I told my GCSE students today that they need to have a more “Pointless” approach when they write their longer answers.
You’ve all seen the TV show I am sure and hopefully you know the premise. Contestants are given a category and they have to suggest an answer that they think nobody else will give – a pointless answer. If you haven’t watched it then please do – although I am often not home early enough to watch it live!
What is he on about?
I am sure if you are like me you have read a lot more longer answers questions in the last year than ever before – the new specs kinda require them. I actually quite enjoy the approach and I am enjoying teaching the Edexcel Specs for both GCSE & A-Level. But what I don’t enjoy is when students write too much about the obvious and don’t think about the more “pointless” points.
Take the Baroque Period – “Harpsichord Sir, that makes it Baroque”. Well yes, that is a key feature, but it is hardly the most enlightened approach, particularly when they stop there.
So this is why I am getting my students to think more like a Pointless Contestant. They need to think about those features of the music that are maybe less obvious and maybe slightly more sophisticated. I won’t quote the mark scheme as I want to keep this blog neutral (despite my Edexcel reference). But I am sure that most mark schemes at both GCSE & A-Level push students to make detailed, sophisticated and higher level responses.
The general, the obvious or the basic points are all very well, but the issue is that students can sometimes make a point like “Harpsichord” and then stop there, feeling good about life and thinking that they have made a suitable response. But yet they need more than that – and then they need some Wider Listening of course. They need to have the mindset that whilst they have come up with something, it may not be enough.
So I am encouraging my students to think deeper, to push themselves to look beyond the obvious and embrace the more sophisticated responses.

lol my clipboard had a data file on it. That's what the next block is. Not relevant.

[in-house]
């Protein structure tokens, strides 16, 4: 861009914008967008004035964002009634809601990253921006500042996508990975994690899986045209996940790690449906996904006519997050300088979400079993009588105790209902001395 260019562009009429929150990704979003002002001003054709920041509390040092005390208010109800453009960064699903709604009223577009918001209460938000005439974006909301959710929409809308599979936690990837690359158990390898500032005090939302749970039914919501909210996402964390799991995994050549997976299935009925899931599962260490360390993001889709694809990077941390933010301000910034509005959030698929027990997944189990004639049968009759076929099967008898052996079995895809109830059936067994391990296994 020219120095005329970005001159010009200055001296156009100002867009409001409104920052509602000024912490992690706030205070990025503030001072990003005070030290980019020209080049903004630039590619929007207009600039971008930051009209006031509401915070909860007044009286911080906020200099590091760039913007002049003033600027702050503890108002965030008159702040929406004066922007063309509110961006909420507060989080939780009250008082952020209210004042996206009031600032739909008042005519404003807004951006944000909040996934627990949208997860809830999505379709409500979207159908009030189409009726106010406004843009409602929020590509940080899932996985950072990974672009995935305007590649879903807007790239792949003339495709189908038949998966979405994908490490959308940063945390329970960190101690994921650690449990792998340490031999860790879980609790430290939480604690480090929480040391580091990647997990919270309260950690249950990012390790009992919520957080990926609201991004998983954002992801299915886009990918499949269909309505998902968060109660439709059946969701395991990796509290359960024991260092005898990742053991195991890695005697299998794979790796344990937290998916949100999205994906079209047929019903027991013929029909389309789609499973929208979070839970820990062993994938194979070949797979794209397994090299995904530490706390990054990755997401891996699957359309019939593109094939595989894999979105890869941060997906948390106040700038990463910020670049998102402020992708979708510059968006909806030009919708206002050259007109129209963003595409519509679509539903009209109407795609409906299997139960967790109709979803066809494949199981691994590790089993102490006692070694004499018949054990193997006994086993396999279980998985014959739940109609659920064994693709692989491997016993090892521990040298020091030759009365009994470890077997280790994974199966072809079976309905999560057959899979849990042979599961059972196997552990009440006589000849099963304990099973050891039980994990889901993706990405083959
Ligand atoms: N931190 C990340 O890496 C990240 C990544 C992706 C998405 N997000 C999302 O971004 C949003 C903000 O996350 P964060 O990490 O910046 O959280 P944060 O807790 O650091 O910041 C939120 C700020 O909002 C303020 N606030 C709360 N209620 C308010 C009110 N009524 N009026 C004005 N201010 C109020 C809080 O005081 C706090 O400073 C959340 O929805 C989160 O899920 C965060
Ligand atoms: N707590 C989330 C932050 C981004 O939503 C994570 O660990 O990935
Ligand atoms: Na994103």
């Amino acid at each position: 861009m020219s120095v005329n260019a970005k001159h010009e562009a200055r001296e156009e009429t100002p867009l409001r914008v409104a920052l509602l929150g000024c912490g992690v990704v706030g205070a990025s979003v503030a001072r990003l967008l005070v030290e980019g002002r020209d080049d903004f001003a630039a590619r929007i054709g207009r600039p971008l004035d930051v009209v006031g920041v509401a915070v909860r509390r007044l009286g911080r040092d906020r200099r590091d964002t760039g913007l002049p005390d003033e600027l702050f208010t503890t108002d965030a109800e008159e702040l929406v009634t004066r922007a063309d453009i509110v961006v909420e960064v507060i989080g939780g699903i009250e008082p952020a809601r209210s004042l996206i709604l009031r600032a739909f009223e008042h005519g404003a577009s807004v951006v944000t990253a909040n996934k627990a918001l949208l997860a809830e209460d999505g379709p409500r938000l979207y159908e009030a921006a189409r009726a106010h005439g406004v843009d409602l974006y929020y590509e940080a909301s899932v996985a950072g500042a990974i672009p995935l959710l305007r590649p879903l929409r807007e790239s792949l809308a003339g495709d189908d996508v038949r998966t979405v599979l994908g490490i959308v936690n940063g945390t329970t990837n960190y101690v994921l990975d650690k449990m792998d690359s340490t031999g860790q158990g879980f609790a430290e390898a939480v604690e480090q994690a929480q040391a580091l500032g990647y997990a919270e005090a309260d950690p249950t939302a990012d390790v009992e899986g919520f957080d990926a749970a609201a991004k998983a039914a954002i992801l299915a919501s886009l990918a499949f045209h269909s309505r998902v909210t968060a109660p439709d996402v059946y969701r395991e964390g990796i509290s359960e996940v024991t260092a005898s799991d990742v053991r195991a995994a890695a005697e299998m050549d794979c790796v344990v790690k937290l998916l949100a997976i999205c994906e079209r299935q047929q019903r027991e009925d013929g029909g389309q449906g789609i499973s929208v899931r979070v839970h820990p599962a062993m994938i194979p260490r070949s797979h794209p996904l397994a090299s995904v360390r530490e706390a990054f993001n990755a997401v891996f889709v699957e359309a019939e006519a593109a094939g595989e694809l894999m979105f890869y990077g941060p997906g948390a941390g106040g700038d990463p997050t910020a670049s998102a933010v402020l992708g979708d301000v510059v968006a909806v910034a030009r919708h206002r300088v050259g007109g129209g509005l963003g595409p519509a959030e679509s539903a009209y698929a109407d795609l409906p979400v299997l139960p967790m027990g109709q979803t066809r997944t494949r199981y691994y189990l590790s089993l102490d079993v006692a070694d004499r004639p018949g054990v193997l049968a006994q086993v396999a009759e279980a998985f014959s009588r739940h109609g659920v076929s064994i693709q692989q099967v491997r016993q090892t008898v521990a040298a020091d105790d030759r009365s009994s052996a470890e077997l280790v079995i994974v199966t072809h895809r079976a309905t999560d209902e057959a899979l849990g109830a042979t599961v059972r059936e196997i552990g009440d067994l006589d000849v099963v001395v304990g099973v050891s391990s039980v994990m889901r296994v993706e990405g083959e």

One approach I am having is simply pushing them in lessons to not settle for an answer. This can mean asking for lots of ideas and not just going with the first response. It can leave students frustrated as they “don’t get” the answer that I am seeking first time, but it is making a difference. The link to Pointless is a new one for me, it just came to me the other day, but is is something that I am thinking of expanding upon.
Ensuring students remember the key facts for a piece of music can also come down to their ability to use the key terms to really explain the music. It is all very well them coming up with a “pointless answer” but they then need to be able to explain how this is relevant and turn a fact into a strategic essay point. So you can easily flip this all on its head and give them the why, the cause or the effect, and they have to get the answers. I think this is a little bit like that old TV show Blockbusters:
What “A” is a Harmonic Device used to create more harmonic interest in a piece of music? What “H” is an interesting Rhythmic Device often used at the end of a phrase?
I think I have blogged in the past about a wonderful website called Triptico, they have a blockbusters style feature on there and it is fantastic – https://www.tripticoplus.com
Relating learning to game shows or real life examples is always good and I am always referring to Match of The Day (see previous blog) and I think I often refer to analysis as being a little bit like a pizza with its different layers. Sometimes an analogy won’t work, but there are always students who like to think differently and try a different approach in their own thinking.
So next time your students are giving answers, ask them if they can come up with a pointless answer. It might help them to really understand the analysis or it might just be completely pointless.
And so for now – “Can I have a P please Bob” – or maybe some of you are too young to remember that.